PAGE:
On the importance of energy innovation and deployment

Ending the stale "R&D vs deployment debate" & improving messaging for clean energy and climate advocates


  1. Last Monday, at the start of international climate talks in Paris, France, Bill Gates and dozens of billionaires from across the world announced the formation of the Breakthrough Energy Coalition, a new partnership intended to mobilize tens of billions of private-sector dollars to commercialize advanced clean energy technologies.
  2. The titans of industry and investment join the governments of 20+ countries who simultaneously launched the Mission Innovation initiative, promising greater public-sector investment in clean energy R&D. (To find out more about the initiative, U.S. Department of Energy Secretary Ernest Moniz chats with the Christian Science Monitor about the effort here.)
  3. As has happened more times than I can count over the last decade, the subject of greater energy R&D investment sparked yet another round of a well-worn and entirely predictable "debate" about why exactly we need more clean energy R&D, what the need for further innovation implies about the status or readiness of current technologies, and how we should set societal priorities for clean energy investment. For a few very-well-intentioned but less-than-productive examples in this round of the "fight", see here, here, and here. And for a perfectly terrible example of this debate gone wrong, see here.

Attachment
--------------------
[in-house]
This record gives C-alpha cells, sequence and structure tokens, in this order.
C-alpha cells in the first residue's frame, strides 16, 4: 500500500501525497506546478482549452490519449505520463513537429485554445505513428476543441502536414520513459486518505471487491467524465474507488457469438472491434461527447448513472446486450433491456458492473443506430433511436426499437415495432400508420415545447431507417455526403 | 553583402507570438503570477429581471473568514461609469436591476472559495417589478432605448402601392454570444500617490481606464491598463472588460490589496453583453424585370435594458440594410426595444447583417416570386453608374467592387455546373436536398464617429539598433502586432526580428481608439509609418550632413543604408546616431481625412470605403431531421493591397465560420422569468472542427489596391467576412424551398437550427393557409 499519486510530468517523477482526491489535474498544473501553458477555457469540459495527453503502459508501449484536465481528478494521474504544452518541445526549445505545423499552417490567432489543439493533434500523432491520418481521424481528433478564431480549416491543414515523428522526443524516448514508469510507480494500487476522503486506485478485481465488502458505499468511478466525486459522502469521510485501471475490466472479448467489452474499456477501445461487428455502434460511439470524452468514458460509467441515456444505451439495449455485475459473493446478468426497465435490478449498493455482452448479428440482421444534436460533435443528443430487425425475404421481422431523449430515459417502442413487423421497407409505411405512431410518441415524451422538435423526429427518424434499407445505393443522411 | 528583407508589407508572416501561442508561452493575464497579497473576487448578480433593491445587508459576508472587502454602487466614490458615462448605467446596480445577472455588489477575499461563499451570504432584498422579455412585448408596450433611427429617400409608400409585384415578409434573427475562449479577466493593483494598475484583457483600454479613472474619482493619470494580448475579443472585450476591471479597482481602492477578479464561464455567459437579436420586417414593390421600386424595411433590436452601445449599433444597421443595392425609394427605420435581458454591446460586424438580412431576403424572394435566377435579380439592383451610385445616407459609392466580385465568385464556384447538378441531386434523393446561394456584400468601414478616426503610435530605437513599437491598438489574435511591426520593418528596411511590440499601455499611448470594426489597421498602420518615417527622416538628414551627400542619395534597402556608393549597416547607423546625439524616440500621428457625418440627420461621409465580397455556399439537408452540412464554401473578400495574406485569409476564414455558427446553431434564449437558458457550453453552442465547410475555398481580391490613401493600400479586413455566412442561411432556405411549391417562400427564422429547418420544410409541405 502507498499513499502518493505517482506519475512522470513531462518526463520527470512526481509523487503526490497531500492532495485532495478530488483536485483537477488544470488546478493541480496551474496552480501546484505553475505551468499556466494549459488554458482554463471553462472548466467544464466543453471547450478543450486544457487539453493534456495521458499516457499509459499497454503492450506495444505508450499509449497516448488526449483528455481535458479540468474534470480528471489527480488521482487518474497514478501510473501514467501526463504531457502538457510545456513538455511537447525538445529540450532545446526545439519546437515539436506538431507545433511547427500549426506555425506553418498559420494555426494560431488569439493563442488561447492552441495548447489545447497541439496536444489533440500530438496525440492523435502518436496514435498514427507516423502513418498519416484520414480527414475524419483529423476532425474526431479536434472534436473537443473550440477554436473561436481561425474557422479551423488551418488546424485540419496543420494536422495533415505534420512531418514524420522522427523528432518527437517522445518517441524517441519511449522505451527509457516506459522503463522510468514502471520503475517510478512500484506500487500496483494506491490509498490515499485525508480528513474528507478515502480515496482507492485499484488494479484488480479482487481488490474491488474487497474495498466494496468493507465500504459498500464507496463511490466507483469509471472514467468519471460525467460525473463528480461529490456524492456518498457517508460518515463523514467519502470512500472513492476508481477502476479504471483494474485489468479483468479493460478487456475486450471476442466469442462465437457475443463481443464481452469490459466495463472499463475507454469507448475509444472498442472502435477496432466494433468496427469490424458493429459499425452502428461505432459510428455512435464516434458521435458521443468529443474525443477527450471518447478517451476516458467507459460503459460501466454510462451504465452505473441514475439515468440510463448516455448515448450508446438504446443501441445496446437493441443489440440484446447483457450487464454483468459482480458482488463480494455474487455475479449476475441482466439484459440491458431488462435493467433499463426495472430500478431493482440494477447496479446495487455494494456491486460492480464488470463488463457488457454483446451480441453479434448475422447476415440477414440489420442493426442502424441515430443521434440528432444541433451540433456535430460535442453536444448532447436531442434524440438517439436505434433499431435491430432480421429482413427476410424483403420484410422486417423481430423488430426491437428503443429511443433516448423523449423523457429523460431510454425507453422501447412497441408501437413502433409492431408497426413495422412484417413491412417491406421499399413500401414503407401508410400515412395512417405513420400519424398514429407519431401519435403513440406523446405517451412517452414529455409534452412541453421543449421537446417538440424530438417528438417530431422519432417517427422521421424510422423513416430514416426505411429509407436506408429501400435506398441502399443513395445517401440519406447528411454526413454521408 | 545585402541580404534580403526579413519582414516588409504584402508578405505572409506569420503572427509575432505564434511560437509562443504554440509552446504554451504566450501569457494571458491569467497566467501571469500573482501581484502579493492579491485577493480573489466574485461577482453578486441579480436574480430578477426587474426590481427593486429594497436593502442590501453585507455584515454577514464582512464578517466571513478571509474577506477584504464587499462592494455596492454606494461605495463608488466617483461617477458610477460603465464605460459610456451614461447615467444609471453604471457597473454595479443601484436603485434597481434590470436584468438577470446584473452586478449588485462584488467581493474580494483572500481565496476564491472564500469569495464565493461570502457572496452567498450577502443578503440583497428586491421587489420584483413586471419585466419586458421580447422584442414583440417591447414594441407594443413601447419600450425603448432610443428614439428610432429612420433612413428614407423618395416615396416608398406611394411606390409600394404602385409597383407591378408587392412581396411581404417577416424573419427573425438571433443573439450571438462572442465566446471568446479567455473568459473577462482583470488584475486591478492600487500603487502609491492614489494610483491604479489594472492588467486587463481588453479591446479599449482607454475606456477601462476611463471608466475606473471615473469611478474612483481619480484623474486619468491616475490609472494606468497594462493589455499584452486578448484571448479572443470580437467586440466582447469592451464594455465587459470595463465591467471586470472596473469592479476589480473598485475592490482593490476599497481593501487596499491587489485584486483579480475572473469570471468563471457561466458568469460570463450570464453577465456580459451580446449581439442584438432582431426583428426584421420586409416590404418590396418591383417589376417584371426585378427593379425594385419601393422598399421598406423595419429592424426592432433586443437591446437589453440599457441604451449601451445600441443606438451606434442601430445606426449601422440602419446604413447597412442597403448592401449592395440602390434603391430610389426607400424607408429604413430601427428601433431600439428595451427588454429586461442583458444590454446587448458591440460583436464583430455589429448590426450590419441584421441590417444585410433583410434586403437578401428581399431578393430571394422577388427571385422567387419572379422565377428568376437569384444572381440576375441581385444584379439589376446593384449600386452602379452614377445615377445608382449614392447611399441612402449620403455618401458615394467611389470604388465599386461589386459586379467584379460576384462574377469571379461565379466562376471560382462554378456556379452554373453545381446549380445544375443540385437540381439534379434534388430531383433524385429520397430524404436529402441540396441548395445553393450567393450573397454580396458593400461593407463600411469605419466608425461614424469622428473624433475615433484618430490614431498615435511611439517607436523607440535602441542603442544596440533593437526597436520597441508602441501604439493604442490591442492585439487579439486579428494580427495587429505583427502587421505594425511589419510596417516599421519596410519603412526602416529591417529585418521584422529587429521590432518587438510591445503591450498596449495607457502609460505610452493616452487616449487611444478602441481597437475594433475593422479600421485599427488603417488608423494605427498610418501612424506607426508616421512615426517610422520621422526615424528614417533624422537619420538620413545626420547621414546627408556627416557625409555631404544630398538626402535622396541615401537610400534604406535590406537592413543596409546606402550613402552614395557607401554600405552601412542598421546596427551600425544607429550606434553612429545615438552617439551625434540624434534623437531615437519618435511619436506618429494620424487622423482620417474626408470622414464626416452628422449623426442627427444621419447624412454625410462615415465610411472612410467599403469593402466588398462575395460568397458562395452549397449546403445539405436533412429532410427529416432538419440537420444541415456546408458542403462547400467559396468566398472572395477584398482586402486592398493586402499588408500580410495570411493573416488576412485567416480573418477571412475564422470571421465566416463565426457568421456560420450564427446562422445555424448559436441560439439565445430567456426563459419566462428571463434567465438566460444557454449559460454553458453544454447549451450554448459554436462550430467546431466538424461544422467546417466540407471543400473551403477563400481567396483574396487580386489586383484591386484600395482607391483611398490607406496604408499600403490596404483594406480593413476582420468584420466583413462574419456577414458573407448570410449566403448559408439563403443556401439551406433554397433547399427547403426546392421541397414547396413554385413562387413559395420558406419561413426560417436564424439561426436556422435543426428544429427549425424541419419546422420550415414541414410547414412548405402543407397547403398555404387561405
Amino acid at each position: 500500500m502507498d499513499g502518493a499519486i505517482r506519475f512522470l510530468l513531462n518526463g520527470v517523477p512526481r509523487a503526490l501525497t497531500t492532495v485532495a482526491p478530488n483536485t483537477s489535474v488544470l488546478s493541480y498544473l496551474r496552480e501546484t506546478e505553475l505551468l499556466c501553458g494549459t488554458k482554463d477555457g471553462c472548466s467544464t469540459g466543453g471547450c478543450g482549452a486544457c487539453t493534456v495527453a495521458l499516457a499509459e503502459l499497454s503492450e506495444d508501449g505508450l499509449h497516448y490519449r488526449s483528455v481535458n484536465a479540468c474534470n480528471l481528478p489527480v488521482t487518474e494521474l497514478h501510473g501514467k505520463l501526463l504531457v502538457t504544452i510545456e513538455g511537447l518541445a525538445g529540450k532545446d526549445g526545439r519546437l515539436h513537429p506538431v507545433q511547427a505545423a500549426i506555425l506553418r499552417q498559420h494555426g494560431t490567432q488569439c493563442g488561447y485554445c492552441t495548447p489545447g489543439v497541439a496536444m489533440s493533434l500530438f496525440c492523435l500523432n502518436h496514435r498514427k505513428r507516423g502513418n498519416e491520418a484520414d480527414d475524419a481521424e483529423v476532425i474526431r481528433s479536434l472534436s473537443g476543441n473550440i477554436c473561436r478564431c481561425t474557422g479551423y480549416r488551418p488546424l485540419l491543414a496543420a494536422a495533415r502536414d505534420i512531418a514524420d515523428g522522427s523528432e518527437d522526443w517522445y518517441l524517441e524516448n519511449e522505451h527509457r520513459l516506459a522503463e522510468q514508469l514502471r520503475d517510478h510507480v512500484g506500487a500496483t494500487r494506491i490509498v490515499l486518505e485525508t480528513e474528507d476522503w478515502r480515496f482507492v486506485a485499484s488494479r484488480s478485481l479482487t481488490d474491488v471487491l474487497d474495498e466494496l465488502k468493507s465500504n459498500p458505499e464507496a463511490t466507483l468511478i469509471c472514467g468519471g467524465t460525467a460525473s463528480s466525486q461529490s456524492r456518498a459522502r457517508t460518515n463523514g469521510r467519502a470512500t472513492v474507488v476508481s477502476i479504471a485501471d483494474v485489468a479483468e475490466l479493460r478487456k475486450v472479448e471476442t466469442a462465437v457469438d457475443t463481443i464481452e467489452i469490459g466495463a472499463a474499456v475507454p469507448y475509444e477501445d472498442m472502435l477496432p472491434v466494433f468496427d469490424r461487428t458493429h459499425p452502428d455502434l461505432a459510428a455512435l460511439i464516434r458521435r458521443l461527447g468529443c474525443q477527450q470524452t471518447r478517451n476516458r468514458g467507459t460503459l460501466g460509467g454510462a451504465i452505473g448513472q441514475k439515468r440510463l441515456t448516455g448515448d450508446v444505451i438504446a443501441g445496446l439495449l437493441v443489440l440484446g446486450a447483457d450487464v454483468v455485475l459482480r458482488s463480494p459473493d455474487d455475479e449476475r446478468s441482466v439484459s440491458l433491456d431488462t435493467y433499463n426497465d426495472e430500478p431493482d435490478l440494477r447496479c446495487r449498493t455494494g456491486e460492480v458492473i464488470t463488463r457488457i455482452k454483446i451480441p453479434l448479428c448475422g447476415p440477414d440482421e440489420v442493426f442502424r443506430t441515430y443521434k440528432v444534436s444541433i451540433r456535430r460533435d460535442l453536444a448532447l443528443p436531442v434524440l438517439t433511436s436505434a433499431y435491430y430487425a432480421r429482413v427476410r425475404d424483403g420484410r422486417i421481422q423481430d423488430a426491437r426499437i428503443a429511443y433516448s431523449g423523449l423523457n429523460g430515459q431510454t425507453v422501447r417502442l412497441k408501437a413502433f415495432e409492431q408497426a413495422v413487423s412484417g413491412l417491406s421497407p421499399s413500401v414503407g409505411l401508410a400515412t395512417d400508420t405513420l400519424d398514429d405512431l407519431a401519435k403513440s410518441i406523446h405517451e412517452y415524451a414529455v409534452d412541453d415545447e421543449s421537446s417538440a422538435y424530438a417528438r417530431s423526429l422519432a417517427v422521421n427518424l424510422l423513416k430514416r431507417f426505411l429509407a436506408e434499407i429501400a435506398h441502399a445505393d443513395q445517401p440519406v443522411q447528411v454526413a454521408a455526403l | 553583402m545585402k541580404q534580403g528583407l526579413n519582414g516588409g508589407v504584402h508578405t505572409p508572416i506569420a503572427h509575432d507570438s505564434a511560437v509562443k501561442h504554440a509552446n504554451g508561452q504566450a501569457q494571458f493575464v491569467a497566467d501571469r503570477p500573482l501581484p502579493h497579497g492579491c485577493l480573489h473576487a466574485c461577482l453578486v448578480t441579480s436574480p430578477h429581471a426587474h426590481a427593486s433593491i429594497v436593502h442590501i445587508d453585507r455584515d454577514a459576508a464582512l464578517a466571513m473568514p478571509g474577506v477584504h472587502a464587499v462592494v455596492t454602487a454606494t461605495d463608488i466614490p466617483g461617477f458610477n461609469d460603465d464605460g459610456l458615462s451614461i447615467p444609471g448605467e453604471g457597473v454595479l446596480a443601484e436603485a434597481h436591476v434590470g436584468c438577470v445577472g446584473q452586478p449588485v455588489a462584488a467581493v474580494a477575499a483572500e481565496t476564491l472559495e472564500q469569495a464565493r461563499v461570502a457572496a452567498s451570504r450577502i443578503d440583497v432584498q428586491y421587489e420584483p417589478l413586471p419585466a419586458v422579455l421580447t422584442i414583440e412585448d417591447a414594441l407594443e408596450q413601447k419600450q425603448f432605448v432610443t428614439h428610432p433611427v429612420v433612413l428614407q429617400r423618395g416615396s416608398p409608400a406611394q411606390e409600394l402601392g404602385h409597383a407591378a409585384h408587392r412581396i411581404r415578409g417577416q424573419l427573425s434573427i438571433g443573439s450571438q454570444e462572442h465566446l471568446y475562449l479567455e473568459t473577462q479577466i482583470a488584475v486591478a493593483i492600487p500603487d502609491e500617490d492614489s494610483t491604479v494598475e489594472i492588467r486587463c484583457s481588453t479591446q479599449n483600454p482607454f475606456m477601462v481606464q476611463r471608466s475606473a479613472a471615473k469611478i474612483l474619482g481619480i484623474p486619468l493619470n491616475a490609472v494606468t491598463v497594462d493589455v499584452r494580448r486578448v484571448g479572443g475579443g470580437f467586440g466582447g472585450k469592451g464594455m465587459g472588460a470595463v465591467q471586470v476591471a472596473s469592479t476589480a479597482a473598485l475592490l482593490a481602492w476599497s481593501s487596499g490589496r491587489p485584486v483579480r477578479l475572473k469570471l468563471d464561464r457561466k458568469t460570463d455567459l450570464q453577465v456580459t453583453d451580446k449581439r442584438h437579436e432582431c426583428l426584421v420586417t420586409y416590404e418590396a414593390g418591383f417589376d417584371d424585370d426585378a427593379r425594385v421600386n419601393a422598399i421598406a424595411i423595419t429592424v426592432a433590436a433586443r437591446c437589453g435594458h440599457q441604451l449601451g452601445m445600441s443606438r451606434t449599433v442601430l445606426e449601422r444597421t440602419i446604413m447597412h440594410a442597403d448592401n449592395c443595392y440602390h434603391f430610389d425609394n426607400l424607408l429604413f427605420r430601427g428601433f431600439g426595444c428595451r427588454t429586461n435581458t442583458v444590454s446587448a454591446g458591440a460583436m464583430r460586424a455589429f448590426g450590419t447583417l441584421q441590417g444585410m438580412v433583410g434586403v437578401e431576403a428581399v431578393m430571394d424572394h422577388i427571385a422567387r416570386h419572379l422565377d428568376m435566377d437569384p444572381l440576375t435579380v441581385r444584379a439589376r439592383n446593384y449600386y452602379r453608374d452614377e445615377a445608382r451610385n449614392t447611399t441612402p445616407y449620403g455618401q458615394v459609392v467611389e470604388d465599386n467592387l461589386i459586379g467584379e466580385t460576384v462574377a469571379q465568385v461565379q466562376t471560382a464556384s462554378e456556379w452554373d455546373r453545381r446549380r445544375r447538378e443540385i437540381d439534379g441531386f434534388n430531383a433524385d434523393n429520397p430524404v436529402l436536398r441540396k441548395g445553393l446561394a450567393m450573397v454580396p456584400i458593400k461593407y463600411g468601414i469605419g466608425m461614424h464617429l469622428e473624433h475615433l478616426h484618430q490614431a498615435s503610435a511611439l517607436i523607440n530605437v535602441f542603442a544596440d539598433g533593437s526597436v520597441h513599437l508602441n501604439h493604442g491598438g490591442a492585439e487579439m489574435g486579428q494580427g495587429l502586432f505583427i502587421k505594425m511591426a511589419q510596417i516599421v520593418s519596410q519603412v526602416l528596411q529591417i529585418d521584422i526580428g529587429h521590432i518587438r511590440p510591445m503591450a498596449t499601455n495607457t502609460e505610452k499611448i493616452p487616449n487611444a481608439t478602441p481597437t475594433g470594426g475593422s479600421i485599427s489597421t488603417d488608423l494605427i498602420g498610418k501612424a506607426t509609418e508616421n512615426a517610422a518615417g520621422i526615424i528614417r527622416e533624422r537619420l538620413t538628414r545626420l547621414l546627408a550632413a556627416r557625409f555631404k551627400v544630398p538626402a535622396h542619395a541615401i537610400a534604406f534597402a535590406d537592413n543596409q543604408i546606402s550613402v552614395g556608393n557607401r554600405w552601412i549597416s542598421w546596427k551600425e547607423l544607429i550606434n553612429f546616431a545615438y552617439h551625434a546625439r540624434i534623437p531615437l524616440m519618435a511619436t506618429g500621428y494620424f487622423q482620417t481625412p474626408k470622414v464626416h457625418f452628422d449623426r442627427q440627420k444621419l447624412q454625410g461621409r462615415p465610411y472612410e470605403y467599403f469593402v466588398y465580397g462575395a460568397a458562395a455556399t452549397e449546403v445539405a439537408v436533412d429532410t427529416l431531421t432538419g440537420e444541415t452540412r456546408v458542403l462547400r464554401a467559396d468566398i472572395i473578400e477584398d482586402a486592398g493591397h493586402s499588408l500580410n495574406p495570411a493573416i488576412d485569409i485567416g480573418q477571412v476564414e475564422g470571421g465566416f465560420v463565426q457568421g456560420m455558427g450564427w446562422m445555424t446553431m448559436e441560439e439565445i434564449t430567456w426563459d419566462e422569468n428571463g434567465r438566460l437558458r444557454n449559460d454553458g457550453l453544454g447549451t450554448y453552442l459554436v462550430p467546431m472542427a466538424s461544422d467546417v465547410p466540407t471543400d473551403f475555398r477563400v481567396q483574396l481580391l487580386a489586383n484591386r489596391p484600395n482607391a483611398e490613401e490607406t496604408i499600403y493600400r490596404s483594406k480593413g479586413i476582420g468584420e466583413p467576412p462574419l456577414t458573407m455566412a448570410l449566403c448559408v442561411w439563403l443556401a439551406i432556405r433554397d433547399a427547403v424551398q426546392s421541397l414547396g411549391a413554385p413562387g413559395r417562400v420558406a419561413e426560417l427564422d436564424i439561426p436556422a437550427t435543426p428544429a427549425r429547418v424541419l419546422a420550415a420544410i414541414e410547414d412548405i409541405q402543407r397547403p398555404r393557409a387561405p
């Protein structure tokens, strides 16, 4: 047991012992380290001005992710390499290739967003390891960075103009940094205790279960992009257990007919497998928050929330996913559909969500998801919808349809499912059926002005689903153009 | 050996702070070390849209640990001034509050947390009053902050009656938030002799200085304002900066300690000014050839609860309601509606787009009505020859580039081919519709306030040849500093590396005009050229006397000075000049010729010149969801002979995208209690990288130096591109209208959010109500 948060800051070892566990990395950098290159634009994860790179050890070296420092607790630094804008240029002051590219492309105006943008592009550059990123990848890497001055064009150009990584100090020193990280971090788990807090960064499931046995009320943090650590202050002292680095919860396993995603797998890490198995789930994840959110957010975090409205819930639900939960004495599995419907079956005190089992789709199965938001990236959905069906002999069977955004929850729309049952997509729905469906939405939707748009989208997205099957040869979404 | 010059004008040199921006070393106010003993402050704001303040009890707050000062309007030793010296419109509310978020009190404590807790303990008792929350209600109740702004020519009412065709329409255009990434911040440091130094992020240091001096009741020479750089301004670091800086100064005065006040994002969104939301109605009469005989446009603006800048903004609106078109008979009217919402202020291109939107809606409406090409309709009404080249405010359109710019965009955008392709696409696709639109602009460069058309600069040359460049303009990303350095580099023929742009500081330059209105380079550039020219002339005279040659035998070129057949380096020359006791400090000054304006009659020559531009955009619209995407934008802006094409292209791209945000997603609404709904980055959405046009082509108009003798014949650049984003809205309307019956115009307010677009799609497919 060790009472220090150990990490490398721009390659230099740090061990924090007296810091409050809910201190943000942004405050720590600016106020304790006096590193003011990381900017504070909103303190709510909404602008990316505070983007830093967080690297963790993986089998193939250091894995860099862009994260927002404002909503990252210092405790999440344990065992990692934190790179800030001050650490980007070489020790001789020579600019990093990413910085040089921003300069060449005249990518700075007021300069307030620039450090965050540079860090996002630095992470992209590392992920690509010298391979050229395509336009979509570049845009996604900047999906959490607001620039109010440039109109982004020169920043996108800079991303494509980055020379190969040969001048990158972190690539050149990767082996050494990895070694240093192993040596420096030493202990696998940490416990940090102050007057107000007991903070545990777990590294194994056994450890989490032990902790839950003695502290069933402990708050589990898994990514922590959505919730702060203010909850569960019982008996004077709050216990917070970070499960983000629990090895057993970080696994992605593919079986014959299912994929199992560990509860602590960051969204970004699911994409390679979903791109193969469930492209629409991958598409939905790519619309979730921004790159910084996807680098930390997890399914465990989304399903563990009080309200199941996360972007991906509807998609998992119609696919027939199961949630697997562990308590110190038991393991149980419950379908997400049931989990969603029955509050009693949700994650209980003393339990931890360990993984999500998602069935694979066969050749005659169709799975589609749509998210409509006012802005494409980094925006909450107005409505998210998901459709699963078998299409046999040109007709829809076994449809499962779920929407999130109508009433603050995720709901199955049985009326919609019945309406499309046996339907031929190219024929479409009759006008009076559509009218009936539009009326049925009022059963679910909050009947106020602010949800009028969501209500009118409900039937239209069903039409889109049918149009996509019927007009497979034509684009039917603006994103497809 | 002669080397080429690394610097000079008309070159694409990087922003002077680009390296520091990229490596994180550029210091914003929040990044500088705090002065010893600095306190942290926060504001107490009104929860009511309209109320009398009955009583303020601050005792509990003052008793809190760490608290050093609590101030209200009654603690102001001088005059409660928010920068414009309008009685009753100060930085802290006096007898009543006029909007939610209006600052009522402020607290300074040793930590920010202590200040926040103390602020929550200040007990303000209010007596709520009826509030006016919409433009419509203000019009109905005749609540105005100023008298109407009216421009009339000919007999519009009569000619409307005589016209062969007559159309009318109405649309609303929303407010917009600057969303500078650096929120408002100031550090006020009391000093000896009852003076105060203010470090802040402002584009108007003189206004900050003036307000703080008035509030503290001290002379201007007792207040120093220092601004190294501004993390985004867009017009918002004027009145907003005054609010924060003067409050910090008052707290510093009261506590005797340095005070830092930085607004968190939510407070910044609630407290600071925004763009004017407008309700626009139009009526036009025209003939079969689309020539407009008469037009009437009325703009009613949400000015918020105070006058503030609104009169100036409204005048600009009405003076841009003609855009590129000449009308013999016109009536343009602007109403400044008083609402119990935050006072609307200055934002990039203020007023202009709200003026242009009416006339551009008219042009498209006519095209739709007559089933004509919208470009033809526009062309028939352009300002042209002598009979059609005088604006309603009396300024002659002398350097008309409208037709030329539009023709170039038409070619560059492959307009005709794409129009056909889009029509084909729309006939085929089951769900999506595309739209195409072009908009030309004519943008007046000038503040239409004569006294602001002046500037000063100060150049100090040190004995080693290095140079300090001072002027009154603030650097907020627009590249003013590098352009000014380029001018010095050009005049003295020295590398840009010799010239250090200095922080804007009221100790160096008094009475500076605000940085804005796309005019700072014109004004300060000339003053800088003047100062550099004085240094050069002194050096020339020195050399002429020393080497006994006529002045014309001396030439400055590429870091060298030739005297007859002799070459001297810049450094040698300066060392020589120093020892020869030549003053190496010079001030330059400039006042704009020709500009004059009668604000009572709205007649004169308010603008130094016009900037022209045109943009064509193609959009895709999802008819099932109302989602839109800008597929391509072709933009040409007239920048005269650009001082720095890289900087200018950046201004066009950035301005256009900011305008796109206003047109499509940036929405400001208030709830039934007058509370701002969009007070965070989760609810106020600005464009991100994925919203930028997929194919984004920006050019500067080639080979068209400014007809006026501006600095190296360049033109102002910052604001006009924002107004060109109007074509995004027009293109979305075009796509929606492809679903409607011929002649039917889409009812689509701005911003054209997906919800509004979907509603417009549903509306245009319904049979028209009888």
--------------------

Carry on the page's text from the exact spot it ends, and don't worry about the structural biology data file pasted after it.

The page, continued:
4. These are important debates, and real, substantive differences in priority setting exist. Sadly, what so often happens when someone tries to make the case for more energy R&D or start a discussion about priorities in ernest is that the debate falls right back into a tired and unproductive rehashing of whether or not "we have all the technologies we need to tackle climate change" or whether "today's technologies are inadequate and we need new breakthroughs."
  5. Both ways of framing the discussion are as stale as they are unproductive. And reinforcing them generally reinforces the appearance that there really is a debate amongst those who care about climate change about whether we want to deploy today's technologies (we do, as fast as possible) or want to increase investments in energy R&D to improve our current options and expand our portfolio of low-carbon tools (we do, as fast as possible).
  6. Here then is a selection of my recent tweets ranting on this debate, urging clean energy advocates to break out of the tired "deployment vs innovation" ruts, and pointing to two great examples of (a) how to make the case for clean energy R&D that supports the urgently-needed deployment of low-carbon energy options and (b) how to call out those who hide behind a lip-service appeal to "innovation" as a way to actually oppose clean energy action...